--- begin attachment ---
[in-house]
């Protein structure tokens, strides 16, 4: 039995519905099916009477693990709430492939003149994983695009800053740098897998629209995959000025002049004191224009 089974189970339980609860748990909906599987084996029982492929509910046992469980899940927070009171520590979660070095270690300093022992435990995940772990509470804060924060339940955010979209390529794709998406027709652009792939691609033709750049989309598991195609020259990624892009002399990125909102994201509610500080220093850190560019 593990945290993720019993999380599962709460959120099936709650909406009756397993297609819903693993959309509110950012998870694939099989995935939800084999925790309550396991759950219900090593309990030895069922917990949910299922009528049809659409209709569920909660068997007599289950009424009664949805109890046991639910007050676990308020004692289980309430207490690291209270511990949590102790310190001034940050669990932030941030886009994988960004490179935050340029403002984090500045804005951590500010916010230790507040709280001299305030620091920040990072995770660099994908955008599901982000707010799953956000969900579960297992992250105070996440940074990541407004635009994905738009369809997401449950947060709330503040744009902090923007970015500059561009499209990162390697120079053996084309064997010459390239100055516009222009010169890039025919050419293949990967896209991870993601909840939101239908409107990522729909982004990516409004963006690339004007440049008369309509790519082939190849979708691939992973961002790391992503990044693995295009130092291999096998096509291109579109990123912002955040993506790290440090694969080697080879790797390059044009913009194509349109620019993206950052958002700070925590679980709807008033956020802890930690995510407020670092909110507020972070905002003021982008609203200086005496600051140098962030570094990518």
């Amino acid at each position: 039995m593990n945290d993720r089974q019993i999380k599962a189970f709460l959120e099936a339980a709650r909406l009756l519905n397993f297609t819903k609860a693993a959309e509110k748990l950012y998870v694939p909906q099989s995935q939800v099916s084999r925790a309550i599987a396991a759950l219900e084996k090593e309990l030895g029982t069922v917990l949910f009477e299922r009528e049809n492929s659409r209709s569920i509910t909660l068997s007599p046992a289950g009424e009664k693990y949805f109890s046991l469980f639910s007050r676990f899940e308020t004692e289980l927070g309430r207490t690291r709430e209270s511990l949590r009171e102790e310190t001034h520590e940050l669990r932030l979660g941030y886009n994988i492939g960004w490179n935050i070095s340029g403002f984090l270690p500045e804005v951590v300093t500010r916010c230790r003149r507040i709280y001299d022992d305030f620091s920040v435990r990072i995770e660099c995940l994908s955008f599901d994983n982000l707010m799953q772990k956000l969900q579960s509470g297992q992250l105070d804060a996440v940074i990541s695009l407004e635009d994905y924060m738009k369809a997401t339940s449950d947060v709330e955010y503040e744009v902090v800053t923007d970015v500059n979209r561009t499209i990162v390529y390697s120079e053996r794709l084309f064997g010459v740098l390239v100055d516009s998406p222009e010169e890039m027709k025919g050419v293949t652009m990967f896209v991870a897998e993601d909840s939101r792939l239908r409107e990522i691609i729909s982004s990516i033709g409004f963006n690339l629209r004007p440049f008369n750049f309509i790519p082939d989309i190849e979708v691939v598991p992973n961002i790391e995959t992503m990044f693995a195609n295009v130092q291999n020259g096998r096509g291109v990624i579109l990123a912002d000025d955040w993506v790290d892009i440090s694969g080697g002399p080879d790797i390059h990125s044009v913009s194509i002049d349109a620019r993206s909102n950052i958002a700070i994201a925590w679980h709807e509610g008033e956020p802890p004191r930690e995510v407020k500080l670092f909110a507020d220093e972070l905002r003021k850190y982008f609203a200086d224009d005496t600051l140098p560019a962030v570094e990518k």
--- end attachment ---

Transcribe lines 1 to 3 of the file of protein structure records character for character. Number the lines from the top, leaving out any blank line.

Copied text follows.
[in-house]
């Protein structure tokens, strides 16, 4: 039995519905099916009477693990709430492939003149994983695009800053740098897998629209995959000025002049004191224009 089974189970339980609860748990909906599987084996029982492929509910046992469980899940927070009171520590979660070095270690300093022992435990995940772990509470804060924060339940955010979209390529794709998406027709652009792939691609033709750049989309598991195609020259990624892009002399990125909102994201509610500080220093850190560019 593990945290993720019993999380599962709460959120099936709650909406009756397993297609819903693993959309509110950012998870694939099989995935939800084999925790309550396991759950219900090593309990030895069922917990949910299922009528049809659409209709569920909660068997007599289950009424009664949805109890046991639910007050676990308020004692289980309430207490690291209270511990949590102790310190001034940050669990932030941030886009994988960004490179935050340029403002984090500045804005951590500010916010230790507040709280001299305030620091920040990072995770660099994908955008599901982000707010799953956000969900579960297992992250105070996440940074990541407004635009994905738009369809997401449950947060709330503040744009902090923007970015500059561009499209990162390697120079053996084309064997010459390239100055516009222009010169890039025919050419293949990967896209991870993601909840939101239908409107990522729909982004990516409004963006690339004007440049008369309509790519082939190849979708691939992973961002790391992503990044693995295009130092291999096998096509291109579109990123912002955040993506790290440090694969080697080879790797390059044009913009194509349109620019993206950052958002700070925590679980709807008033956020802890930690995510407020670092909110507020972070905002003021982008609203200086005496600051140098962030570094990518």
């Amino acid at each position: 039995m593990n945290d993720r089974q019993i999380k599962a189970f709460l959120e099936a339980a709650r909406l009756l519905n397993f297609t819903k609860a693993a959309e509110k748990l950012y998870v694939p909906q099989s995935q939800v099916s084999r925790a309550i599987a396991a759950l219900e084996k090593e309990l030895g029982t069922v917990l949910f009477e299922r009528e049809n492929s659409r209709s569920i509910t909660l068997s007599p046992a289950g009424e009664k693990y949805f109890s046991l469980f639910s007050r676990f899940e308020t004692e289980l927070g309430r207490t690291r709430e209270s511990l949590r009171e102790e310190t001034h520590e940050l669990r932030l979660g941030y886009n994988i492939g960004w490179n935050i070095s340029g403002f984090l270690p500045e804005v951590v300093t500010r916010c230790r003149r507040i709280y001299d022992d305030f620091s920040v435990r990072i995770e660099c995940l994908s955008f599901d994983n982000l707010m799953q772990k956000l969900q579960s509470g297992q992250l105070d804060a996440v940074i990541s695009l407004e635009d994905y924060m738009k369809a997401t339940s449950d947060v709330e955010y503040e744009v902090v800053t923007d970015v500059n979209r561009t499209i990162v390529y390697s120079e053996r794709l084309f064997g010459v740098l390239v100055d516009s998406p222009e010169e890039m027709k025919g050419v293949t652009m990967f896209v991870a897998e993601d909840s939101r792939l239908r409107e990522i691609i729909s982004s990516i033709g409004f963006n690339l629209r004007p440049f008369n750049f309509i790519p082939d989309i190849e979708v691939v598991p992973n961002i790391e995959t992503m990044f693995a195609n295009v130092q291999n020259g096998r096509g291109v990624i579109l990123a912002d000025d955040w993506v790290d892009i440090s694969g080697g002399p080879d790797i390059h990125s044009v913009s194509i002049d349109a620019r993206s909102n950052i958002a700070i994201a925590w679980h709807e509610g008033e956020p802890p004191r930690e995510v407020k500080l670092f909110a507020d220093e972070l905002r003021k850190y982008f609203a200086d224009d005496t600051l140098p560019a962030v570094e990518k």